One Final Tip for Guitar Players

Now this last one's a bonus because I'm usually talking to sound techs, but if you're an electric guitar player, It's all about the low end as well. When we overdrive an electric guitar into a guitar amp, it can start to sound flabby. That's why we have guitar pedals that will boost a signal or distort it internally, and it includes a high-pass filter to get rid of the flabby feeling.

I'm a big fan of Brian Wampler and the way that he describes guitar tone circuits. Basically, he's just putting a high-pass filter before the drive so that it doesn't get out of proportion when we clip and distort this signal. That's essentially what a treble booster is doing into an amp. We're taking a mild high-pass filter and cleaning up the guitar's low end before it goes into overdrive.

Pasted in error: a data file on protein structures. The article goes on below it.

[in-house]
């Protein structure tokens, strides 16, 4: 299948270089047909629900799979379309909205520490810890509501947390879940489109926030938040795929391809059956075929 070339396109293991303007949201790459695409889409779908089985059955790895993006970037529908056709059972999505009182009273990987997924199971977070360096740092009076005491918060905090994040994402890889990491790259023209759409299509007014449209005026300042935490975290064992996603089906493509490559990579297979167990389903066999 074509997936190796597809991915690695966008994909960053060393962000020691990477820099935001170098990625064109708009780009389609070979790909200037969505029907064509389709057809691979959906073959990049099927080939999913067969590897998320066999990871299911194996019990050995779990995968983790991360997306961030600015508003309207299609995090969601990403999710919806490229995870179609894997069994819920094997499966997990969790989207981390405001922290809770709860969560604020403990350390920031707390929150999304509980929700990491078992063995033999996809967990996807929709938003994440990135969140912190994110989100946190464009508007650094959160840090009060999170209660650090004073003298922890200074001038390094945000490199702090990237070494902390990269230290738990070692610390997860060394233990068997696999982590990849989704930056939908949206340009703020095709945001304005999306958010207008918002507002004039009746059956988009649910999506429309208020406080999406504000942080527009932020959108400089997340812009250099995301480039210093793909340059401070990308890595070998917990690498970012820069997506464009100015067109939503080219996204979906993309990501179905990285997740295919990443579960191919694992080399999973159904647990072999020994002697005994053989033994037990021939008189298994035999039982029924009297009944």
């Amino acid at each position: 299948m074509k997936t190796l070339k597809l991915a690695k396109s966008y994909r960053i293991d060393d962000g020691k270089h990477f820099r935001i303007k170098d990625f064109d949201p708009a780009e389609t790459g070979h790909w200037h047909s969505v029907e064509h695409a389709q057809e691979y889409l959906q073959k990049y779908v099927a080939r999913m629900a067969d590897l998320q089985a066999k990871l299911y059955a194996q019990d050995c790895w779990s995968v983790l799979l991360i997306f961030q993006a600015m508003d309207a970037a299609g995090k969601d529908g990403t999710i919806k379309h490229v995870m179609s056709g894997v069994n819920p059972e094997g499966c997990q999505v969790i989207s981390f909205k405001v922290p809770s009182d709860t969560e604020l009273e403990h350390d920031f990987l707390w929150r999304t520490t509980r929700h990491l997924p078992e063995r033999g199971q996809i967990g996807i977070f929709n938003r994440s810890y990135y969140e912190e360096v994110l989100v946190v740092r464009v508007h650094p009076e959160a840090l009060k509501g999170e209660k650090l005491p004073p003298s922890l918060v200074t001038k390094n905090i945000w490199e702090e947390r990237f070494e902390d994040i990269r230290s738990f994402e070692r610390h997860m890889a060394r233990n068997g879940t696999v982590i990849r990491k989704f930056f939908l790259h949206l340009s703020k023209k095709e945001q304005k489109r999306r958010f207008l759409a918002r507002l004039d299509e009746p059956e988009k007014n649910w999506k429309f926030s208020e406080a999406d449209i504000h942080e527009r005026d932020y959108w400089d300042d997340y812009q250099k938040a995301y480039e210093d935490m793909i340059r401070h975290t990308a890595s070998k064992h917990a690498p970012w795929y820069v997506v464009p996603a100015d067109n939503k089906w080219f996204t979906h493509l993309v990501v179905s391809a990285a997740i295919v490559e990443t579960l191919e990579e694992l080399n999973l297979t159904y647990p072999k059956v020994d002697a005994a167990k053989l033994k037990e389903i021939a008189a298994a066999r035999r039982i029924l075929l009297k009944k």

I hope you've enjoyed this discussion about why it's all about the low end. When you get that right, everything else falls into place.

Remember: it's all about the low end, avoid the sound tech solo, and nobody leaves humming the kick drum.